A Bird in a Bonnet

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A Bird in a Bonnet
Merrie Melodies (Sylvester and Tweety) series
Directed by Friz Freleng
Produced by John Burton, Sr.
Story by Warren Foster
Voices by Mel Blanc
June Foray (uncredited)
Daws Butler (uncredited)
Music by John Seely
Animation by Gerry Chiniquy
Arthur Davis
Virgil Ross
Distributed by Warner Bros. Pictures
Release date(s) September 27, 1958 (USA)
Color process Technicolor
Running time 6:30 (one reel)
Language English

A Bird in a Bonnet is a 1958 Merrie Melodies animated short starring Sylvester and Tweety. Released September 27, 1958, the cartoon is directed by Friz Freleng. The voices were performed by Mel Blanc and June Foray.

Plot[edit]

In New York City, Granny is in a hat shop looking for a new hat. The sales lady has her try on several hats, but Granny seems unsatisfied with each choice (a Napoleon chapeau makes her imitate Napoleon's hand in coat pose and chuckle "Not tonight, Josephine!"). At the same time, Sylvester is chasing Tweety outside and Tweety makes his way into the hat shop. Just as Tweety hides at a table, Sylvester runs in and tries to rummage through the hats to look for him, but the sales lady catches him in the act, and using the broom, chases him out. Just as the sales lady comes to the table where Tweety is hiding, Tweety stands real still on a hat, making the sales lady think that he's a cute little stuffed bird on a hat. After Granny tries it on, she thinks the same thing and buys the hat.

Tweety soon realizes the joys of being said "stuffed bird" has a two-fold purpose, the second being that it is perfect refuge from Sylvester. But as usual, the puddy tat does everything to get at the bird, first following Granny out of the hat shop. The first time, Granny turns around, but sees Sylvester pretending to sleep. The second time, Granny quickly gets wise and swats the cat with her umbrella.

Other failed attempts for Sylvester to get Tweety include:

  • Perching himself atop a delivery truck. Just as he is about to grab dinner, the truck speeds away, requiring the cat to take the crosstown bus to return downtown. Sylvester then barely avoids getting hit by an oncoming car, causing his heart to beat fast and his fur to go white.
  • Hiding inside an English gentleman's hat. The man walks up beside Granny and makes a snide remark, just as Sylvester is making a grab for Tweety. Granny uses her umbrella to clout the man and — unwitting — the cat.
  • Following Granny into Lacy's Department Store (a play on Macy's) and into an elevator. The cat's tail gets stuck in the elevator door, and when he finally disembarks the elevator, his tail has been stretched from the store's eight floors.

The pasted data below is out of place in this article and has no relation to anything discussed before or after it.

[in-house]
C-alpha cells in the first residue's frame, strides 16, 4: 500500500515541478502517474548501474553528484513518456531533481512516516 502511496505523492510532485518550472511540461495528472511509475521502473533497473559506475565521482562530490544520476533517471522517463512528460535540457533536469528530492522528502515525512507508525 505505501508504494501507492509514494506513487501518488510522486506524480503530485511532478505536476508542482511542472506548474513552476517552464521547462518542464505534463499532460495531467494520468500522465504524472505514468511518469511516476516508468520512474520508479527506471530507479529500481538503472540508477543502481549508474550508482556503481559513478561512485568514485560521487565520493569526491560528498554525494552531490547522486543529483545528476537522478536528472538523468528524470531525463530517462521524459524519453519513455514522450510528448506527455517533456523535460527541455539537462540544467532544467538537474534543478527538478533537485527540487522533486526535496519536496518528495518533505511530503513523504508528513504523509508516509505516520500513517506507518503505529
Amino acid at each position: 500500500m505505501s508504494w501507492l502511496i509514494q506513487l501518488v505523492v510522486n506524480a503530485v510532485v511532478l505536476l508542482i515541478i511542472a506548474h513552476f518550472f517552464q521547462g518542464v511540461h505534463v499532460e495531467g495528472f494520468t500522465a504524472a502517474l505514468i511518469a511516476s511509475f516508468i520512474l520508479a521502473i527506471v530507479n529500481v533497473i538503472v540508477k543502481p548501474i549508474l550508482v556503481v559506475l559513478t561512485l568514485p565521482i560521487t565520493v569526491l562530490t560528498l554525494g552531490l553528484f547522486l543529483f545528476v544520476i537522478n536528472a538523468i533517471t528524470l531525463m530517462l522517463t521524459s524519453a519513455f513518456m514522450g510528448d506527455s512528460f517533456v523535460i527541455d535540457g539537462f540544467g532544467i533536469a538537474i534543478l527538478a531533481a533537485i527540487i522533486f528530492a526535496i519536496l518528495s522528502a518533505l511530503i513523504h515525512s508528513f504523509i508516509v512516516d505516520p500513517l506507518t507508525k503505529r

• At J.C. Denny's (a pun on J.C. Penney), the cat snatching Granny's hat with the obvious intent of getting Tweety. Granny follows the thieving cat outside, but Sylvester makes his getaway by putting the hat on and using a balloon to float to safety ... until Tweety pops the balloon. The hat glides to the street undamaged (where Granny retrieves it), while Sylvester plummets into a manhole ("Whoo-hoo-hoo. Hey, look at this, Ralph! A pussycat!" says an Ed Norton-esque sewer worker).
  • Later, using a bellows to blow Granny's hat from her head, causing it to go onto the street. Sylvester barely avoids getting hit by several cars and recovers the hat, but he is struck by a motorscooter driving from an alley. Granny manages to retrieve the hat safely.

In the ending gag, Sylvester uses a fishing rod and reel to latch onto the hat. Granny gets into a taxi, and Sylvester is pulled away by the speeding driver. After being an unwilling car skier for several city blocks (and nearly getting hit by two trucks), Sylvester eventually realizes he needs to reel himself in ... which he does to open the taxi's sunroof and grab Tweety. Just after saying his only line in the cartoon — "Now I've got you, buster!" — the car drives into the Holland Tunnel, where the cat hits his head against the side of the entrance; the bird flies out of his hand and back safely onto the taxicab's roof. "You know, I wose more puddy tats that way!" remarks Tweety as the cartoon ends.

Censorship[edit]

  • On the ABC version of this cartoon, all scenes of Granny whacking Sylvester with her umbrella have been cut.

Score[edit]

"A Bird in a Bonnet" is one of six cartoons scored with stock music by John Seely from the Capitol Records Hi-Q library because of a musicians' strike in 1958; the others are Weasel While You Work, Hip Hip-Hurry!, Hook, Line and Stinker, Gopher Broke, and Pre-Hysterical Hare. This cartoon is the only Friz Freleng cartoon to have a Seely score; two others were directed by Chuck Jones (both starring Wile E. Coyote and Road Runner), while the remaining three were helmed by Robert McKimson.

Succession[edit]

Preceded by
A Pizza Tweety Pie
Tweety and Sylvester cartoons
1958
Succeeded by
Trick or Tweet

References[edit]

  • Friedwald, Will and Jerry Beck. "The Warner Brothers Cartoons." Scarecrow Press Inc., Metuchen, N.J., 1981. ISBN 0-8108-1396-3.